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Revitalizing Endangered Languages

Edited by Justyna Olko & Julia Sallabank

Revitalizing Endangered Languages "This guidebook provides ideas and strategies, as well as some background, to help with the effective revitalization of endangered languages. It covers a broad scope of themes including effective planning, benefits, wellbeing, economic aspects, attitudes and ideologies."

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Academic Paper

Title: Just because it's new doesn't mean people will notice it
Author: Martin Hilpert
Institution: Université de Neuchâtel
Linguistic Field: Morphology; Semantics; Syntax
Subject Language: English
Abstract: Language changes all the time. Speakers produce innovations that are novel at first, but become conventionalized as they are used more and more. Some get a fair amount of press. The rise of 'singular they' (Has everyone got their handout?) has provoked a heated debate about proper usage (cf. Balhorn 2004). However, not all innovations have such a polarizing effect, as some enter the language below the radar of prescriptivism. As a case in point, the construction (as in the title of this article) is a fairly recent expression that has developed its own syntactic and semantic properties, but is not perceived as particularly deviant. This article discusses the idiosyncratic properties of this construction, draws a brief sketch of its history, and offers some thoughts on why it could establish itself without attracting much notice.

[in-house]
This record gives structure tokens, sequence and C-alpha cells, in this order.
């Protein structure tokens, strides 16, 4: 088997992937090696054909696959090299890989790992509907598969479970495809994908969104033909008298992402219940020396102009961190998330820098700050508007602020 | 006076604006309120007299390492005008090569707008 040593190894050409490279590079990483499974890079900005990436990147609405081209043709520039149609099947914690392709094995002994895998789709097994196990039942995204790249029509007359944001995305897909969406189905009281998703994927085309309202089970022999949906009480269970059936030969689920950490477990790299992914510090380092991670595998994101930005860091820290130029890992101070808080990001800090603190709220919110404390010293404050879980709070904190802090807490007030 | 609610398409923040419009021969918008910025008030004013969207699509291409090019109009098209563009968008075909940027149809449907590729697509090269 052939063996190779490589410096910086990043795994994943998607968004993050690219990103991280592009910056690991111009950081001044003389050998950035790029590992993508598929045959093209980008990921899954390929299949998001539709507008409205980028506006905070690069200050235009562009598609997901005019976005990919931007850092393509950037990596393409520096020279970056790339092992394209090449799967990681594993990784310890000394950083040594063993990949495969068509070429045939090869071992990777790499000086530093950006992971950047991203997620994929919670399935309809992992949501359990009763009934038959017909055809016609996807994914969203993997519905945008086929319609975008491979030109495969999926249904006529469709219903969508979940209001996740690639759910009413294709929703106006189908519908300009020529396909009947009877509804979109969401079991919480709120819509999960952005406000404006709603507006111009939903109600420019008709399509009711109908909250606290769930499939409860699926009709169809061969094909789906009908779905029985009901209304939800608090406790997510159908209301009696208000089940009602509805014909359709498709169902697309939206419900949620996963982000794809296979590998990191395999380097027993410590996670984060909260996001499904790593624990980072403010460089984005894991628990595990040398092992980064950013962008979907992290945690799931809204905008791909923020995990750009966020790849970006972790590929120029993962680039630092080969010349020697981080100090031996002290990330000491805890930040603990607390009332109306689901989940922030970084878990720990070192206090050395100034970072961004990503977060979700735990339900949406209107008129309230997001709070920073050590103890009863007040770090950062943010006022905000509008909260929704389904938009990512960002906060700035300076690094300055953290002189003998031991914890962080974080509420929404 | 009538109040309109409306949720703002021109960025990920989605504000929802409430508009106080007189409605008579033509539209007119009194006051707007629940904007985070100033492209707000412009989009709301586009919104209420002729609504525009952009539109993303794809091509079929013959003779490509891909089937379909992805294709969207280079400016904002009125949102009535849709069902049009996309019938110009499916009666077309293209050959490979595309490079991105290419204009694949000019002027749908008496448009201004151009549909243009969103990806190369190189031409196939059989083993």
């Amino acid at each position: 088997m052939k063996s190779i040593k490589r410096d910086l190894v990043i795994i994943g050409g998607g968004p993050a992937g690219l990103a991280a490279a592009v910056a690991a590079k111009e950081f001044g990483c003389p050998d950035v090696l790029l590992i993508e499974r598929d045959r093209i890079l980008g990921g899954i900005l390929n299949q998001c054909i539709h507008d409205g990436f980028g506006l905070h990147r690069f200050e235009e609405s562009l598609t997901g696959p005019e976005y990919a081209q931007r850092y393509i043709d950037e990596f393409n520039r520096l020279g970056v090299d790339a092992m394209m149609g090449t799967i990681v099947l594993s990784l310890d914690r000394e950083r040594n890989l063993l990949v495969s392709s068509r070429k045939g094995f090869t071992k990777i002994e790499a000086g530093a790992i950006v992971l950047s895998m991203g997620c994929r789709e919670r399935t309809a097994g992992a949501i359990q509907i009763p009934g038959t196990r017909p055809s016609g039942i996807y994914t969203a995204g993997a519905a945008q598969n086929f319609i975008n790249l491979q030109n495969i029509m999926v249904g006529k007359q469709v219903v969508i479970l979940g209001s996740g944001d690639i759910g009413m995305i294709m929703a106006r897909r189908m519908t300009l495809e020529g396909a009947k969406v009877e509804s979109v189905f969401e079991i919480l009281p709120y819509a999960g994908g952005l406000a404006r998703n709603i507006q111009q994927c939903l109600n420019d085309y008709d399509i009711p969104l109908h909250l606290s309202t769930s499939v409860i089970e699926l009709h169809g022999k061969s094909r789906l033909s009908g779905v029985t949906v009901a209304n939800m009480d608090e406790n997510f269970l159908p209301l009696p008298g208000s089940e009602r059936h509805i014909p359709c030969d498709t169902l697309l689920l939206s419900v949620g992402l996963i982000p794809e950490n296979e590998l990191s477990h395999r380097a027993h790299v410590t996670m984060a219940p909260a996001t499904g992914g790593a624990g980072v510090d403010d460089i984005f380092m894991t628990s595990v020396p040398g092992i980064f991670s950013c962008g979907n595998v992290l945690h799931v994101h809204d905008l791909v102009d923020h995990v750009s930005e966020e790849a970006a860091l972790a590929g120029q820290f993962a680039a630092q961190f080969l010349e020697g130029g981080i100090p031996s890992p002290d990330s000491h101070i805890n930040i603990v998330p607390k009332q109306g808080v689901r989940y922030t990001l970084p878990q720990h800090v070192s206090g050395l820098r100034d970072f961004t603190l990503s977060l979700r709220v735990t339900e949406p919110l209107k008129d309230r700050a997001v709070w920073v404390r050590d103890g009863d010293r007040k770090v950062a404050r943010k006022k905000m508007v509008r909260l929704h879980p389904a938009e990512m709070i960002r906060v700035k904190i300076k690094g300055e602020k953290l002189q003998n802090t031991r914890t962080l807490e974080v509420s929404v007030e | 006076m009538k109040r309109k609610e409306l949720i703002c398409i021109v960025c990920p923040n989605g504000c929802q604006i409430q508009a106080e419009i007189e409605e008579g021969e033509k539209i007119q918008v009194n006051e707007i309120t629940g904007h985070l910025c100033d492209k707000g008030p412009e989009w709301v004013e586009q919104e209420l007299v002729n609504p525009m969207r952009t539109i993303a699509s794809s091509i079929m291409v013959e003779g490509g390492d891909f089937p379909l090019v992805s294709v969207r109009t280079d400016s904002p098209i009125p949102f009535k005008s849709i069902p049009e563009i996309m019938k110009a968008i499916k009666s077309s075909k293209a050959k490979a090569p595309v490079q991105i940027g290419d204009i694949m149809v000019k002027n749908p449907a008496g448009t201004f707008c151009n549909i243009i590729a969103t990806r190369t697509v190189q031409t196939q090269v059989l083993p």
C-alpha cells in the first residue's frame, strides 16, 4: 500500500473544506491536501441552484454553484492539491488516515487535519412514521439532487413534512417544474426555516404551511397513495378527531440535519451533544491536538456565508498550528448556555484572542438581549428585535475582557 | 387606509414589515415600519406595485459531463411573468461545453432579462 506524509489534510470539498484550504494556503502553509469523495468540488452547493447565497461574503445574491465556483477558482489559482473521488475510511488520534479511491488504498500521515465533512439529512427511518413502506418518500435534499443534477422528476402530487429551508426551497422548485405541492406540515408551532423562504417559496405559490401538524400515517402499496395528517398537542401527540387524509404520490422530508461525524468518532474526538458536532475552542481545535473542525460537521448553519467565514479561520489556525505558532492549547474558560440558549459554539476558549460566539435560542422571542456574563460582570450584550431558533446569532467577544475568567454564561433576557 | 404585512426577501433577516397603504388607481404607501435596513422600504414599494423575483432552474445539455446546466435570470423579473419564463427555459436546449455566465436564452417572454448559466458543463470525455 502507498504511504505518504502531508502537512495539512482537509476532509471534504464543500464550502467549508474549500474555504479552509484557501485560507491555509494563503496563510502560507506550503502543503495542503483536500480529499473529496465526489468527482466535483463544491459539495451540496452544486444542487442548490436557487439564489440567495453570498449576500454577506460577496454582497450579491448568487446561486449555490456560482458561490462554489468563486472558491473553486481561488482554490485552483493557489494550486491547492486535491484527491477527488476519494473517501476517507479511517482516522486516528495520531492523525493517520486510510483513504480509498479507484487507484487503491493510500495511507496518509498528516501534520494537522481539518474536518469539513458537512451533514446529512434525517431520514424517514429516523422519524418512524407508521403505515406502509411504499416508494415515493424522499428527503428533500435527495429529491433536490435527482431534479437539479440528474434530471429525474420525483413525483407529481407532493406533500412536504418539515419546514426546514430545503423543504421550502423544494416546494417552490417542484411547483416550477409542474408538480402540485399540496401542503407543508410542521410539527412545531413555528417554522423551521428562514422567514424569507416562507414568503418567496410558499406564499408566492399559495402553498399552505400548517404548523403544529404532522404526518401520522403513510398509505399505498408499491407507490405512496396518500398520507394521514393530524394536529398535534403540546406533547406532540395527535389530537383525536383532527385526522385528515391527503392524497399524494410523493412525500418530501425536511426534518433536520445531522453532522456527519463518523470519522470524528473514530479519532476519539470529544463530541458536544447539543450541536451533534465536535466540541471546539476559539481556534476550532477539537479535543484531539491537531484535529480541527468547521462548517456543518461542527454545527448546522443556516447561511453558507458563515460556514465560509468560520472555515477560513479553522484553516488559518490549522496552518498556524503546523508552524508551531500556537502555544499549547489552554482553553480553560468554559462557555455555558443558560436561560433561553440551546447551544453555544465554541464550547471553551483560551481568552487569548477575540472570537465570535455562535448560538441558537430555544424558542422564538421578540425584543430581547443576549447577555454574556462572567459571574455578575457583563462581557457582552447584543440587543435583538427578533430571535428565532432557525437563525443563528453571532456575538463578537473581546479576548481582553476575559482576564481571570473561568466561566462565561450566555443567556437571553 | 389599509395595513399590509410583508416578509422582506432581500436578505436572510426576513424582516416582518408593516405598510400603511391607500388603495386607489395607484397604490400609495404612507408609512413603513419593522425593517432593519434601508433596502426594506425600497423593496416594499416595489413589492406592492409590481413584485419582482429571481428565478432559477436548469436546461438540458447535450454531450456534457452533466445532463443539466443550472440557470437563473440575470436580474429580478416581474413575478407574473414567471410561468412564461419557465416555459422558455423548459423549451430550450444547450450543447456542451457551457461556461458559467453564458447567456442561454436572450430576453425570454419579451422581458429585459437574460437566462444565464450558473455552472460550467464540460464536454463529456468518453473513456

This article appears IN English Today Vol. 23, Issue 3-4.

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